Kohlberg’s Moral Levels

According to Kohlberg, children move through a  regular,  age-related  sequence  of  stages.  While the stages of development are universal, children’s progress  through  the  stages  can  occur  at  varying rates,  and  many  people  plateau  in  their  development without reaching the highest stages. Growth from one stage to the next is facilitated by experiences that lead them to question the adequacy of their existing stage of reasoning.

Each  stage  in  Kohlberg’s  model  is  said  to  be better than the previous stage. By better, Kohlberg meant  that  each  stage  is  an  advance  both  philosophically and psychologically. From a philosophical  standpoint,  each  stage  improves  upon  earlier stages  because  it  is  more  comprehensive  in  the kinds  of  moral  issues  that  it  considers  and  more internally  coherent  in  the  way  that  it  address them.  Psychologically,  each  stage  is  said  to  be better  because  it  is  more  stable,  comprehensive, and  coherent  than  the  previous  stage  (for  a  brief description  of  the  stages,  see  the  entry  Moral Reasoning).

Post-Kohlbergian Perspectives

Though Kohlberg’s theory has been the most influential, there have been many critics and alternative proposals.  Carol  Gilligan,  noting  that  his  original  sample  was  all  male,  thought  that  Kohlberg neglected women’s voices. If he had listened equally to women, she argued, he would have realized that his  focus  on  justice  needed  to  be  complemented by  an  equal  concern  for  care  and  interpersonal responsiveness.

Others have critiqued Kohlberg’s philosophical commitments and how they shaped various aspects of  his  theory.  For  example,  Norma  Haan  developed  an  alternative  moral  development  model based less on Kantian-style reasoning and more on how people create informal norms of reciprocity in interpersonal relationships. Through Haan did not hold to all of Kohlberg’s strong claims about stage development, she did present a five-level developmental  sequence  that  characterizes  increasingly adequate forms of moral thinking.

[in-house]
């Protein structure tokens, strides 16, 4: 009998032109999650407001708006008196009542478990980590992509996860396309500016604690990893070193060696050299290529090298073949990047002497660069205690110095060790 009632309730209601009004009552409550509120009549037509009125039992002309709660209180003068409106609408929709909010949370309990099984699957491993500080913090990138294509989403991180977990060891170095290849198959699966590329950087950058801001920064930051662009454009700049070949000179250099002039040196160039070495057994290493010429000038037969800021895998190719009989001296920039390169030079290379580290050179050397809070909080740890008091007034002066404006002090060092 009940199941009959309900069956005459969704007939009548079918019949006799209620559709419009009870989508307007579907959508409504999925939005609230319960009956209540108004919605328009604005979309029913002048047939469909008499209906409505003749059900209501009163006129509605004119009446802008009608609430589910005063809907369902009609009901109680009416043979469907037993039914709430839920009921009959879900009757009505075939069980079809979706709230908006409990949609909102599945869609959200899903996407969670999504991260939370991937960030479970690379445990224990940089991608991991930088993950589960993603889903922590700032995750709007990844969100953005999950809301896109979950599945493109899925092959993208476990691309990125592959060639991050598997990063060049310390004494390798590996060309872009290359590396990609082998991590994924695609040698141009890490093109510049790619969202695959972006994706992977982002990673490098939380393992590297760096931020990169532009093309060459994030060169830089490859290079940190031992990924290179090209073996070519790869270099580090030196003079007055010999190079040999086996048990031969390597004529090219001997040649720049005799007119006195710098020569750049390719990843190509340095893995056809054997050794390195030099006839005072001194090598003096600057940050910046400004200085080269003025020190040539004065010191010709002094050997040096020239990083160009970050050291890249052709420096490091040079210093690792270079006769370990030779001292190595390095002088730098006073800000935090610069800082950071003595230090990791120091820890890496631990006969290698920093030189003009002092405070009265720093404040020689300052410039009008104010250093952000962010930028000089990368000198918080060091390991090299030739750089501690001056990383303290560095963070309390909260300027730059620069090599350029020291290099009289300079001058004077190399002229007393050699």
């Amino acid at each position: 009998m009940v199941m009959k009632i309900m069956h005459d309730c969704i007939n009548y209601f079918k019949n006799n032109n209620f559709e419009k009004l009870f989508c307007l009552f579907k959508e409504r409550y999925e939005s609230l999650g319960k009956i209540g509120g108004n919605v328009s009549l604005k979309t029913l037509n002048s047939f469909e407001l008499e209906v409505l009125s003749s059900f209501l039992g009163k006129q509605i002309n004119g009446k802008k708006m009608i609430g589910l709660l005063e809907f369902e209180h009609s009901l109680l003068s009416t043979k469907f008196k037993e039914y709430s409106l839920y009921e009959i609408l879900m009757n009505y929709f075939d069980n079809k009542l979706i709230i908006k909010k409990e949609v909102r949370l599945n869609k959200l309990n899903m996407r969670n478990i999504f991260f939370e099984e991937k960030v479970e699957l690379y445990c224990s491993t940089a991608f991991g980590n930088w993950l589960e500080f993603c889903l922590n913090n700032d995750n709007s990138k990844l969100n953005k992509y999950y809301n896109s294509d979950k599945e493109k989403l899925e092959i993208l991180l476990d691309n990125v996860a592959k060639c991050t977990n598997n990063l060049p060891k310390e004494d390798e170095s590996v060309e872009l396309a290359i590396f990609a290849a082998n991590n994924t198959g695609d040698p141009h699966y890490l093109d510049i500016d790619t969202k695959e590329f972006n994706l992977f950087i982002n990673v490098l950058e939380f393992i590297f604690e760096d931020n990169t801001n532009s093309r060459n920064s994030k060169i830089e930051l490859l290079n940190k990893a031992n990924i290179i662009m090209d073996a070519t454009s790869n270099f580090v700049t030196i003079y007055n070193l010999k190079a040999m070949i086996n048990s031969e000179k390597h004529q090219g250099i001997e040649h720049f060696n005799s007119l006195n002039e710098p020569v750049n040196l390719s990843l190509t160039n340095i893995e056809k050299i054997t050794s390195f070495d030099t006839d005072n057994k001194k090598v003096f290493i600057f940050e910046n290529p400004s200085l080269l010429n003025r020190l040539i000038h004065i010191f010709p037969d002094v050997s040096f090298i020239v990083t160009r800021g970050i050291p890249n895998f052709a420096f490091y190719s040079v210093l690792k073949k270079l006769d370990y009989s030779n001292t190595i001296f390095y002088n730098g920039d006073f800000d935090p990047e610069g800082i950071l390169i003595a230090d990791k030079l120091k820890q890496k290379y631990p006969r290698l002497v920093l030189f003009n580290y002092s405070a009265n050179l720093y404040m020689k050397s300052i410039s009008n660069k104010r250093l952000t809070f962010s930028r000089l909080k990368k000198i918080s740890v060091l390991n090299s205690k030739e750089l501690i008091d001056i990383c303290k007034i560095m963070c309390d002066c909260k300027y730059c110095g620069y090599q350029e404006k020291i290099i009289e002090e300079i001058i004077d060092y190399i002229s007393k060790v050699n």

A  number  of  theorists  have  also  focused  on “prosocial  behavior,”  which  is  behavior  intended to  benefit  others  (regardless  of  motive),  rejecting Kohlberg’s more stringent requirement that moral action arise from moral reasoning. The behavioral focus  also  characterizes  those  who  divide  moral action  into  antisocial  and  prosocial  behaviors, both of which are defined independent of underlying reasons or motives.

Since  Kohlberg’s  pioneering  work,  the  field  of moral development research has evolved to focus on a number of other major dimensions of morality  in  addition  to  cognition.  Augusto  Blasi,  for example,  has  written  extensively  on  the  concept of moral identity, which refers to both how salient moral concerns are to one’s sense of self and what specific  dimensions  of  morality  one  elevates  to highest  concern  and  how  moral  identity  serves as  a  bridge  between  moral  thought  and  action. Jonathan  Haidt,  among  others,  has  highlighted the development and role of unconscious processes in  moral  functioning.  Some  researchers  have  also sought to elucidate the biological and evolutionary underpinning  of  moral  development,  though  this line  of  investigation  has  not  yet  had  much  of  an impact on sport morality research.

Moral Development in Sport Research